Why You Can’t Be Friends with Your Co-Founders

Aaron Dinin, PhD
5 min readMar 3, 2020

Startup co-founders often describe their relationships as “being like a marriage.” They spend countless hours together working, eating meals, and traveling. They learn to deal with each other’s weird eccentricities, they learn to be comfortable around each other in ways normal friends aren’t, and, just like in marriages, they get into big fights they’re forced to resolve because their lives and wellbeing are intimately entwined. Given such close, personal, long term relationships, you’d think finding a co-founder among your friends would be a good strategy. But choosing a friend as a co-founder is a bad idea. Do you know why?

Before I explain why you shouldn’t look for co-founders among your friends, I feel obligated to admit that my co-founder of nearly 15 years in three seperate companies began as my childhood best friend. We met when we were 10 years old, and we didn’t launch our first company together until we were in our early 20s.

I realize I seem like a hypocrite for not following my own advice, but the reverse is closer to the truth. I used to think building companies with my best friend was what set us up for success, but it was actually creating challenges I struggled to recognize. Here are four of the biggest challenges we faced as friends building businesses together.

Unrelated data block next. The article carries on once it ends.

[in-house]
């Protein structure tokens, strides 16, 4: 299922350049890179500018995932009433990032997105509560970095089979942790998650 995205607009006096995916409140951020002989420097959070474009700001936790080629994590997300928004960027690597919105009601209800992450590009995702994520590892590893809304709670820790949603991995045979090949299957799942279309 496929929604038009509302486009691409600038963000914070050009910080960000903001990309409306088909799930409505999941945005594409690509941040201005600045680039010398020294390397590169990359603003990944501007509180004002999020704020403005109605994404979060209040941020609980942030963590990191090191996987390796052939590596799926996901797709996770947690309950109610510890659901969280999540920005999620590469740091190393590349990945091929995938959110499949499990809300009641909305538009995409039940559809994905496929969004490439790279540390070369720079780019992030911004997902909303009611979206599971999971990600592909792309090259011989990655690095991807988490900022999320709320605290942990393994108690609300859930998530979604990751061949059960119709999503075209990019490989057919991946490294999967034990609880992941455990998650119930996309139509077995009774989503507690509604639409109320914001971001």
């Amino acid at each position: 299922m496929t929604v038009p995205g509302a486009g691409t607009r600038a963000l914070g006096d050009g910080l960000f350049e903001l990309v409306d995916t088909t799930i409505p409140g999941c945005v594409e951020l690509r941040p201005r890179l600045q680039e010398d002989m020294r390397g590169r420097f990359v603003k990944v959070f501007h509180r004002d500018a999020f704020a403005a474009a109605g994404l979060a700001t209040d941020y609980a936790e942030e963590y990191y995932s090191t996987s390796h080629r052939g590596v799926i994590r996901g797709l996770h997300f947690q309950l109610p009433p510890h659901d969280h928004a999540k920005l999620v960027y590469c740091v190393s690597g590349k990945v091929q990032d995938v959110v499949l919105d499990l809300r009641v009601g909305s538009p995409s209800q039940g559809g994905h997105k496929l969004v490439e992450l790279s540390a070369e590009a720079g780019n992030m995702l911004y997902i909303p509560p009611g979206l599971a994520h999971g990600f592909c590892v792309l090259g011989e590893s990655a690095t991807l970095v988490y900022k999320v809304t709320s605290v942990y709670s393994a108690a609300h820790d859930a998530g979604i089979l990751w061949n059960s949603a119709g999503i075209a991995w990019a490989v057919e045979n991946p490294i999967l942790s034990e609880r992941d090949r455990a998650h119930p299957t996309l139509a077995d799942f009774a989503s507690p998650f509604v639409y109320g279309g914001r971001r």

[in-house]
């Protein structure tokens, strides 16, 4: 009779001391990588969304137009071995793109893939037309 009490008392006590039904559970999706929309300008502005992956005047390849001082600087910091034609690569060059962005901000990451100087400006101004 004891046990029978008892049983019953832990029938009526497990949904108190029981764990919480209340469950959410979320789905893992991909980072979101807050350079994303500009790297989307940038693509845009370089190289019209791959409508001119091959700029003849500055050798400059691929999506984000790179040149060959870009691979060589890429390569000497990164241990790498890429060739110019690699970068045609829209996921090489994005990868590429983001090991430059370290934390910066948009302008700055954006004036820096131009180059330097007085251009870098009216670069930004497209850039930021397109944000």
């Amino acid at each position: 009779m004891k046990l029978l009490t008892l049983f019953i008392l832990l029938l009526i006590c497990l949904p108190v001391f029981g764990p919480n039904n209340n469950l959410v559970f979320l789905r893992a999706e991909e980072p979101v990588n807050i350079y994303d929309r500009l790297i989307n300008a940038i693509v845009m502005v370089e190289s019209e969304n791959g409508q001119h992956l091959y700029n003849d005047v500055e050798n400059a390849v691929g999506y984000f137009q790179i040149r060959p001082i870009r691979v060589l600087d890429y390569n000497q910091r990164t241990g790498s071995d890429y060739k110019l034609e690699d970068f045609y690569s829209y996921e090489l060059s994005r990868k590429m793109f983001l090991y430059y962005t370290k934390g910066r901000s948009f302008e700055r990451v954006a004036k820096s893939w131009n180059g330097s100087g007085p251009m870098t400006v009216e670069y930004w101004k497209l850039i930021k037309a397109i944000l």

Challenge #1: You’ll have too much fun being friends

My initial hint that being best friends and co-founders wasn’t a good combination came within the first year of working on our first company together. Don’t get me wrong — I enjoyed being co-founders with my best friend, but that was also part of the problem. We had trouble separating the “work time” from the “hanging out” time. After growing up together, watching movies, playing video games, and getting into general mischief of the teenage boy variety, it was difficult to “turn off” those tendencies in favor of working. Why spend hours doing dull sales prospecting work or building developer APIs when you could spend the same hours goofing around with your BFF? In other words, our first few years working together didn’t produce as much as value as they should have, and, as a result, our first attempt at launching a company didn’t get far.

Aaron Dinin, PhD

I teach entrepreneurship at Duke. Software Engineer. PhD in English. I write about the mistakes entrepreneurs make since I’ve made plenty. More @ aarondinin.com